Jessie Matthews was one of the biggest British screen stars of the 1930s. She achieved success not only in Britain, but also in the US, even though she never made a Hollywood film.[1] Matthews starred in a whopping fourteen films between 1931 and 1938; yet most contemporary articles foreground her private life over her film career. The BFI article linked to above references her ‘generally loveless marriages’; many sources refer to the details surrounding her second marriage to co-star and director Sonnie Hale.

Such interest in Matthew’s romantic life, with its undertones of tragedy and disapproval, undermine her considerable professional success. Matthews was not only an actress, but also a singer and dancer; her films showcase her considerable talent and the hard work she put in to master her craft.

Matthews was a commercial success almost from the start of her film career, but her establishment as a real star originated from the beginning of her collaboration with director Victor Saville. Saville and Matthews first worked together on The Good Companions; followed by Friday the Thirteenth (both 1933); Evergreen (1934); First a Girl (1935); and It’s Love Again (1936).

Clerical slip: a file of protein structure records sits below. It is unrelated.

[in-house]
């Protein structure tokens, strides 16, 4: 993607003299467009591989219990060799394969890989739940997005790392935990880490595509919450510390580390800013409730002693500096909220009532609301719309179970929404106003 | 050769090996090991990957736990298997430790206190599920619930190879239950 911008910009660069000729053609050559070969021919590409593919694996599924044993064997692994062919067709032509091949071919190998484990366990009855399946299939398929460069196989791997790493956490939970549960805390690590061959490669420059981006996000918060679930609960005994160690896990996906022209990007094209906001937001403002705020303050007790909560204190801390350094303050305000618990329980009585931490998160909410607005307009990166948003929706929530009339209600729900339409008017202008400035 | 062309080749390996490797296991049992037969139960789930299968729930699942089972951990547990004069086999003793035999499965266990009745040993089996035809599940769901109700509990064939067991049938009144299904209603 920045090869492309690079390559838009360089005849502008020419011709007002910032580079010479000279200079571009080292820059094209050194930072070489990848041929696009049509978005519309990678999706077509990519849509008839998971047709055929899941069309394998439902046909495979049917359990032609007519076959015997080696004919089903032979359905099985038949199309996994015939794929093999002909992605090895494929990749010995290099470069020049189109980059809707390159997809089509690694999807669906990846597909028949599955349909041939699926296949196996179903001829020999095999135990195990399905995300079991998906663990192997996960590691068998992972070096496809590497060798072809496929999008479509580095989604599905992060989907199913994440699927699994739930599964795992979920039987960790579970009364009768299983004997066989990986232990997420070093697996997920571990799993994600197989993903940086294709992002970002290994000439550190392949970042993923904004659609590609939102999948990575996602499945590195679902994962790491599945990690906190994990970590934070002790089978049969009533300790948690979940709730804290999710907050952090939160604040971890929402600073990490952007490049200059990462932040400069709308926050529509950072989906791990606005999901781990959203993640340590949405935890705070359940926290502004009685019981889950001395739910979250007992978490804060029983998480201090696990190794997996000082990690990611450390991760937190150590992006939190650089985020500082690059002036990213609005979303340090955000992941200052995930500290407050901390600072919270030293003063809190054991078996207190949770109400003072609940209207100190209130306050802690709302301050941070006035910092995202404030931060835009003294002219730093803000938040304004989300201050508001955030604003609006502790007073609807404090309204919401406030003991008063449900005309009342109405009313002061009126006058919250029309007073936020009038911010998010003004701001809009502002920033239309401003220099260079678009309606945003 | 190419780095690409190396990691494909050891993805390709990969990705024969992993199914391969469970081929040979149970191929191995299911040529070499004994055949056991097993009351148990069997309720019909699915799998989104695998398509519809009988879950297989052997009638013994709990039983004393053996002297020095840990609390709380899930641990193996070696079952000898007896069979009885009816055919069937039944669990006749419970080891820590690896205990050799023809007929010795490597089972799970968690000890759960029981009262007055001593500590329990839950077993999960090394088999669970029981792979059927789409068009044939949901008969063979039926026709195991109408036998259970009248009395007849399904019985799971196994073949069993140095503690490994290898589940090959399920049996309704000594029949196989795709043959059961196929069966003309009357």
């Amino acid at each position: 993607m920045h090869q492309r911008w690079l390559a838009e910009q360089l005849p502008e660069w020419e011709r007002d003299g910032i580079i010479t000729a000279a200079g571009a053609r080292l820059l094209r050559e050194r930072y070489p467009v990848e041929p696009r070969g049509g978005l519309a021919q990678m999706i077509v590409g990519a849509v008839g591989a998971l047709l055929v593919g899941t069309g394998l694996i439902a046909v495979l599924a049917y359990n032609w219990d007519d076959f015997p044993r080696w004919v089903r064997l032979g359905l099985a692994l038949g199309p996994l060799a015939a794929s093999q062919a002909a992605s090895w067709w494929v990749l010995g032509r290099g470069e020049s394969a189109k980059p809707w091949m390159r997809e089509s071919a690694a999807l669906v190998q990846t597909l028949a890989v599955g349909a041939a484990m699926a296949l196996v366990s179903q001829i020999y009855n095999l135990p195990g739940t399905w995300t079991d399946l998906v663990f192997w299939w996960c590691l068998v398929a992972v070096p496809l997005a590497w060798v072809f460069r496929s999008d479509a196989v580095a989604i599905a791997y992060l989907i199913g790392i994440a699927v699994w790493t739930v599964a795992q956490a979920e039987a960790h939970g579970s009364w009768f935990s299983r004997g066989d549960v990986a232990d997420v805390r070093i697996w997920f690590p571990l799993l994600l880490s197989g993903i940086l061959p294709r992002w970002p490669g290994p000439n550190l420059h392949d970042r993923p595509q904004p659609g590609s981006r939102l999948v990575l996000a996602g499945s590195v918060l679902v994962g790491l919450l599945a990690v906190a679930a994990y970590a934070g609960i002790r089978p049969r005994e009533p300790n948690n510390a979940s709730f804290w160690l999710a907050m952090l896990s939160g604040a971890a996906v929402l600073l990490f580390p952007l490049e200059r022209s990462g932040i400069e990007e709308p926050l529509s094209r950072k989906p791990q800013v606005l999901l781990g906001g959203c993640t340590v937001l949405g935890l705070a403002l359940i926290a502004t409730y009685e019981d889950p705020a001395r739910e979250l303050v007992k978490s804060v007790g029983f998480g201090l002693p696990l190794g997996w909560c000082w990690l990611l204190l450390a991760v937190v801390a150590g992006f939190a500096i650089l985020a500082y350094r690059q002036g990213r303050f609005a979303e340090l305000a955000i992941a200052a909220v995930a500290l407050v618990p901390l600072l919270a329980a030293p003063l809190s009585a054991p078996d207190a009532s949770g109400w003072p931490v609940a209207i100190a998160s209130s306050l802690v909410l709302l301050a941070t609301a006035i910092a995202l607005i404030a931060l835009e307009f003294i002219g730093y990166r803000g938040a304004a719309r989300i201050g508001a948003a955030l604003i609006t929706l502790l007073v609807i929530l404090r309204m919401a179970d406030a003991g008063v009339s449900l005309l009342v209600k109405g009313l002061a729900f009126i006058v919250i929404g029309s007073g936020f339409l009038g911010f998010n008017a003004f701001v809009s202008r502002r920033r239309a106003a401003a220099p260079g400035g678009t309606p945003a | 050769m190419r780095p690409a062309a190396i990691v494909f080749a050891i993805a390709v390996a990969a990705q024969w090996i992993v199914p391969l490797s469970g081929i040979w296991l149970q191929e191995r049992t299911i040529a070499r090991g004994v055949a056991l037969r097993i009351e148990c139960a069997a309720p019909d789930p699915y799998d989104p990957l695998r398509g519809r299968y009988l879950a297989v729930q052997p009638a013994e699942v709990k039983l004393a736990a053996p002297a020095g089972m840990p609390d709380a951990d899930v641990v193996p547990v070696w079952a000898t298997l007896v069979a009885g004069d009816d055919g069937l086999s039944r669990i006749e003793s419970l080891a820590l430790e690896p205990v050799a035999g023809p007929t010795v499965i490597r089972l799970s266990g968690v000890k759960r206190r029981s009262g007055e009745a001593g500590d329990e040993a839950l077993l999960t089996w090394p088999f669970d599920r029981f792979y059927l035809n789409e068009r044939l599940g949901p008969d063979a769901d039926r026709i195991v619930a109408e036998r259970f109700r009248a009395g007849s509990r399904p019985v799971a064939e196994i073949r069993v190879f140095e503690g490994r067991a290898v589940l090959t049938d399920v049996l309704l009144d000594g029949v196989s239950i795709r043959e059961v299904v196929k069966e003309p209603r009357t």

The Good Companions was based on a J. B. Priestley novel[2]; the text, as Lawrence Napper has argued, seeks to “express ‘modernity’ (…) without a retreat either away from the popular audience or into cultural pessimism.”[3] In other words, it seeks to create a balance between literary intellectualism and popular entertainment. By casting Matthews in a prominent role in the film, Saville picked an actor who herself embodied this duality. Matthews was born in a large, working-class family in Soho but much-commented-on elocution lessons allowed her to shape an upper-middle-class star persona.[4]

After The Good Companions, in which Matthews plays an ambitious actress from a humble background, Saville continued to cast Matthews in similar roles. The seemingly upper-class actress repeatedly played aspiring stage stars from common backgrounds: